This evening has been fun, my wife is doing some research on leprosy to develop more background knowledge for her nursery workers at church who will be teaching some lessons involving leprosy tomorrow, and I taught her how to use del.icio.us and Google Notebook to save and share good websites she finds, and make quick webpages of images she wants to share with others.

In addition, I’ve been exploring the Wikiquote project and started a Google Notebook on my favorite quotations, since I thought it would be easier to update than my previously created static page of favorite quotations. I was quite surprised to find on the Wikiquote page for Ralph Waldo Emerson the following statement and link under the heading “Misattributions” about one of my favorite quotations of all time:

To laugh often and much; To win the respect of intelligent people and the affection of children; To earn the appreciation of honest critics and endure the betrayal of false friends; To appreciate beauty, to find the best in others; To leave the world a bit better, whether by a healthy child, a garden patch or a redeemed social condition; To know even one life has breathed easier because you have lived. This is to have succeeded.

Widely attributed to Emerson on the internet, this actually originates with “What is Success?” by Bessie Anderson Stanley in Heart Throbs Volume Two (1911) Edited by Joseph Mitchell Chapple.

Wow. I am not sure when I first read that quotation and attributed it to Emerson, but it has been YEARS ago. I’m glad to find out I was wrong. Or was I wrong? And are MANY, many others, who not only repeat this citation on the web but even create commercial gift products using this quotation and citation wrong as well?

This situation brings up a very basic issue when it comes to information in general: How do we know something is correct? The most basic way to verify the validity of information is to check your sources and corroborate the information with more than one source you consider to be valid and authoritative. I needed to do that in this case as well, and not just take the “word” of the person who authored this WikiQuote page and the linked webpages they referenced.

A quick Google exact phrase search for “To laugh often and much” reveals the following:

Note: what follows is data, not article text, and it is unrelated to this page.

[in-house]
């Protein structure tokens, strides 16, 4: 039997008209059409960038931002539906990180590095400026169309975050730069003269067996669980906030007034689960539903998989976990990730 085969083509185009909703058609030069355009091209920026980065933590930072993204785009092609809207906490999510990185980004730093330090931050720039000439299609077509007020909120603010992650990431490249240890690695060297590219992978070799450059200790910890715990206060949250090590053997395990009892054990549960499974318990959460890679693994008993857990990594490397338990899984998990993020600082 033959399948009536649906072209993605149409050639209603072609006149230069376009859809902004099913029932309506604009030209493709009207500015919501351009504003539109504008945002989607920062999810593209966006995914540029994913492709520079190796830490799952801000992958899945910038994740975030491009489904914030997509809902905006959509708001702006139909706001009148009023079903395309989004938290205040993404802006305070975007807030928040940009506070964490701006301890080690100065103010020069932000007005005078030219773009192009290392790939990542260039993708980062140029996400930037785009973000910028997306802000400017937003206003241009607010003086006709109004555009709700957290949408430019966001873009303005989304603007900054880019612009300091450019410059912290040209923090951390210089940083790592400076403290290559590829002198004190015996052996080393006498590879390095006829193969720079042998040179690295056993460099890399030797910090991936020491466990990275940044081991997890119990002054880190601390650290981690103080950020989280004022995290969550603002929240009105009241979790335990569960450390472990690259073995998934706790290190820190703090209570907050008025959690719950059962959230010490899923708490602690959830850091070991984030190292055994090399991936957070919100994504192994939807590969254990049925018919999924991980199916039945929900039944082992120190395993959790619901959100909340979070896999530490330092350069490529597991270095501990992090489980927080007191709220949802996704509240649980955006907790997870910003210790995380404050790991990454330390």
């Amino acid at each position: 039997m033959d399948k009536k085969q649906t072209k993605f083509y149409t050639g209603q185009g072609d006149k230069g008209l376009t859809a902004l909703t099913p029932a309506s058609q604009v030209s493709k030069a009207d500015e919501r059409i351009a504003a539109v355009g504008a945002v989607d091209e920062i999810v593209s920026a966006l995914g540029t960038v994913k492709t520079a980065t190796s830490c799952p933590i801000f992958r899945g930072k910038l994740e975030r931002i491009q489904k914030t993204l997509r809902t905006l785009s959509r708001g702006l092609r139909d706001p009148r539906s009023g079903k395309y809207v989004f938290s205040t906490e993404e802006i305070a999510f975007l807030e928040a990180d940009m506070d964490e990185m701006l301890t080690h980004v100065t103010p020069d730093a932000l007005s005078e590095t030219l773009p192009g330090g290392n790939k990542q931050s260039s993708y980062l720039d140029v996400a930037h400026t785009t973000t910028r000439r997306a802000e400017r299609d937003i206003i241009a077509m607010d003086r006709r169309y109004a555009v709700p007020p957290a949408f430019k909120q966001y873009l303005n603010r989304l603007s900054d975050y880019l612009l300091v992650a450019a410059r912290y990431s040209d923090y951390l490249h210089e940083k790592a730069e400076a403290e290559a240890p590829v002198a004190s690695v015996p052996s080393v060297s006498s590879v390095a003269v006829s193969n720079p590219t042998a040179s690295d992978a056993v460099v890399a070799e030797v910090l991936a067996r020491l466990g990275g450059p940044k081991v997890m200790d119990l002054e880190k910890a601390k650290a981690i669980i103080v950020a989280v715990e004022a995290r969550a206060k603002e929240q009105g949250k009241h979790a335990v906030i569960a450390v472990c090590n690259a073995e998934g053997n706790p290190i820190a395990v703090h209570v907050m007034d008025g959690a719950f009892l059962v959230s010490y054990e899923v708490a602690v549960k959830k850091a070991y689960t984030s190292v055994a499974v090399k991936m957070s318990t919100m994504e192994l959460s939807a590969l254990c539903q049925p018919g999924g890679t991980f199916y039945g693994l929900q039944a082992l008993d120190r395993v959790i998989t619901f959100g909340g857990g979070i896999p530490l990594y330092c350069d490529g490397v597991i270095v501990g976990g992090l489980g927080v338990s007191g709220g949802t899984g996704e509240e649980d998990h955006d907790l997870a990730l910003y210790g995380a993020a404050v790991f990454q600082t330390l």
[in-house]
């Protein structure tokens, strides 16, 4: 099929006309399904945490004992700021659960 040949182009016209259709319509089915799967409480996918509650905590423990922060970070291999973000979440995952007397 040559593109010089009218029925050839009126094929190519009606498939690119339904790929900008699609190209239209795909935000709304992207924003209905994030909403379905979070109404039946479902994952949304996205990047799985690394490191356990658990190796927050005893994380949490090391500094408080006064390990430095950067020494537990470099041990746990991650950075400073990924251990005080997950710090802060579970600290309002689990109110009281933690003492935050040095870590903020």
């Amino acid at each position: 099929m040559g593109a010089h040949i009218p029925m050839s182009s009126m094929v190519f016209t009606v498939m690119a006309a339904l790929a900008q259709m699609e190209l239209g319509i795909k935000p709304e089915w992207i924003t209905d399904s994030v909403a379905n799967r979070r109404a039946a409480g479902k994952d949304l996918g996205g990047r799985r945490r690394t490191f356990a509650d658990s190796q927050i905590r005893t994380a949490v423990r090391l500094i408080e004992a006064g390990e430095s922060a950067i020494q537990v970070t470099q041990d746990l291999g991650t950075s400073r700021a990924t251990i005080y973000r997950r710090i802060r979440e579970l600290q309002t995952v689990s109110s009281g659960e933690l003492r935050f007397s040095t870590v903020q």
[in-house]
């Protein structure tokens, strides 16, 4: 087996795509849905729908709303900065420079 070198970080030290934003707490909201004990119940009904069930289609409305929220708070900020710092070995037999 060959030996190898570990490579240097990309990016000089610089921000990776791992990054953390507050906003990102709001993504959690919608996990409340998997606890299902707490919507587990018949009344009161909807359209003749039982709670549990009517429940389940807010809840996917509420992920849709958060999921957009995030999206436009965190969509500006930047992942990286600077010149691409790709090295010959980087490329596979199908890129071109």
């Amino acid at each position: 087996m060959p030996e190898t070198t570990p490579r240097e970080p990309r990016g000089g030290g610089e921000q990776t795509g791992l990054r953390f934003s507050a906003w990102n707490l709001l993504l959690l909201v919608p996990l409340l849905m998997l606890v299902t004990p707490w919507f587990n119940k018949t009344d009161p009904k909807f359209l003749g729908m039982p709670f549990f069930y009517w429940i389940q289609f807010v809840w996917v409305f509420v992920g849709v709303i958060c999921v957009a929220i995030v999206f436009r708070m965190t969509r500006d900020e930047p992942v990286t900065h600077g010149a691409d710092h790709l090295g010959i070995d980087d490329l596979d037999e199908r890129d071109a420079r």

– The website Transcendentalists.com confirms it is not from Emerson but most likely from Stanley’s 1905 book.
– Art.com sells a magnet on Amazon.com with this quotation, attributed to Emerson.
– The website QuoteWorld includes this statement and attributes it to Emerson, but does not list the original source document.
– Many, many, many other websites include this quotation and cite Emerson, but in my brief scan and can’t find anyone who lists an original book, essay, or other source where this was recorded as being said or written by Emerson.

So, did Emerson really say these words? I don’t know. Based on my cursory research, I don’t think he did.

Adding the last name “Stanley” to the previous Google exact phrase search cuts the search results from 65,800 to 500, and results in the following links:
– The website Laughter Yoga cites Bessie Stanley as the author of this quotation.
– A lengthy, detailed description on a page from “Chebucto Community Net” details the author’s research into the origin of this quotation, and his/her conclusion (I’m not sure who the author is/was) that indeed Emerson was NOT the original author, and Bessie Stanley was.

Interestingly, it appears that for a time Robert Louis Stevenson was given credit for the quotation.

In sum, this web research exploration provides some illuminating examples of how we all (even adults who think we “know” something, like the author of a favorite quotation) need to be careful to check our sources, and how the web can be a powerful tool to help us learn new things and verify the validity of information we encounter.

I’ve updated my static favorite quotations page to reflect Bessie Stanley as the original author of these favorite lines. 🙂

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One Response to Correcting a citation

  1. […] Wes Fryer writes about his recent discovery of a probable misattribution of a famous quote. The quote starts “To laugh often and much; To win the respect of intelligent people and the affection of children…” and is usually attributed to Ralph Waldo Emerson. How many print sources attribute this quote incorrectly? […]

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